2. Shoot through something, like a window, waterglass, or fishtank,
moving the camera to a clear area to reveal the unobstructed scene.

3. Start the scene with a reflection, as in a mirror, pan lid, beach
sunglasses, plate glass window, or pool of water. Again, move the
camera from the reflection to the real scene.

4. Shoot from ground level. Wheels, walking feet, and golf balls are
pretty fascinating from ground zero. The wheels and feet can give a
sense of traffic without requiring you to hire 99 extras for your
shot. The camera positioned at the far side of the cup enjoys the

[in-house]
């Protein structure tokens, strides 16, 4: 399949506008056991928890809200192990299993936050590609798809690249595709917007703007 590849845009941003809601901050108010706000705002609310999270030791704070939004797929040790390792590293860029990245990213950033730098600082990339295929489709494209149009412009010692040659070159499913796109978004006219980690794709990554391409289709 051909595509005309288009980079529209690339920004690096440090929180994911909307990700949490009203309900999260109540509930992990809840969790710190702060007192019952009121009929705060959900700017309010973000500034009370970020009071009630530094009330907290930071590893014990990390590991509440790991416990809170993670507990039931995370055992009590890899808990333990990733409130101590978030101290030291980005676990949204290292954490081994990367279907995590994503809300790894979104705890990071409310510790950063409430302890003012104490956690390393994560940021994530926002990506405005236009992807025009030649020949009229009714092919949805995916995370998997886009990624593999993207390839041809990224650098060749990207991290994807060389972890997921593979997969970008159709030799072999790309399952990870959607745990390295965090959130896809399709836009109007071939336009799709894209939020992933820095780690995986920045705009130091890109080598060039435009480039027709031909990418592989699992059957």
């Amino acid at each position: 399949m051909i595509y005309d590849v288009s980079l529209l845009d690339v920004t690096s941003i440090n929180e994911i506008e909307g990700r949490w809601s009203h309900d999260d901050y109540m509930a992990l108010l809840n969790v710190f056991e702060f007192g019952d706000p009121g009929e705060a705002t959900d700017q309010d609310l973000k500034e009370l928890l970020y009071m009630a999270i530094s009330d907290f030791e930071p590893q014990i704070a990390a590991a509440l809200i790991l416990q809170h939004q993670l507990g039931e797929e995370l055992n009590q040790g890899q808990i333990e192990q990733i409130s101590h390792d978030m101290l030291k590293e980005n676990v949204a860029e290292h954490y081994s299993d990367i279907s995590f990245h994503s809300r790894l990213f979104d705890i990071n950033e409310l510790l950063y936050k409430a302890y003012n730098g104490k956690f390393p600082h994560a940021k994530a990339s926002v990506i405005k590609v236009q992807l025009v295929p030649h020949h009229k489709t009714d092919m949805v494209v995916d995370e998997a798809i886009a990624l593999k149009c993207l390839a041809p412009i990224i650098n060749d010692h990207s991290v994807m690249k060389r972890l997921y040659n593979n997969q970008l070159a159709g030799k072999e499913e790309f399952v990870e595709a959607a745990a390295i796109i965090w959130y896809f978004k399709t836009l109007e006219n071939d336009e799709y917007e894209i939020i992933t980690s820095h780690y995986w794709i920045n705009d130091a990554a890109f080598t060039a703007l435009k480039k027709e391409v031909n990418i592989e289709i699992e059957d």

best seat in the house for viewing the perfect putt. For best results,
adjust your lens for wide angle and find a way to prop your camera on
the ground. (If you don't have a low angle tripod called a "high
hat", a small bean bag or a sand bag comes in handy for cradling your

Low wide angles exaggerated speed. I remember making a video
tape for may college on the anesthetic topic of campus driving safety.
I needed to show the dangers of blind corners, dodging bicyclists, and

surprise construction barriers without risking my own car in any high
speed stunts. I didn't have any mechanism to speed up the video, and
besides, that effect would have looked hokey. The solution: I
mounted the camera low on the front bumper of my car and shot near
misses at a safe 10 mph. The results looked very convincing.
For other low angle moving shots try:

a. Duct tape your camcorder to an upside down carpet and push it with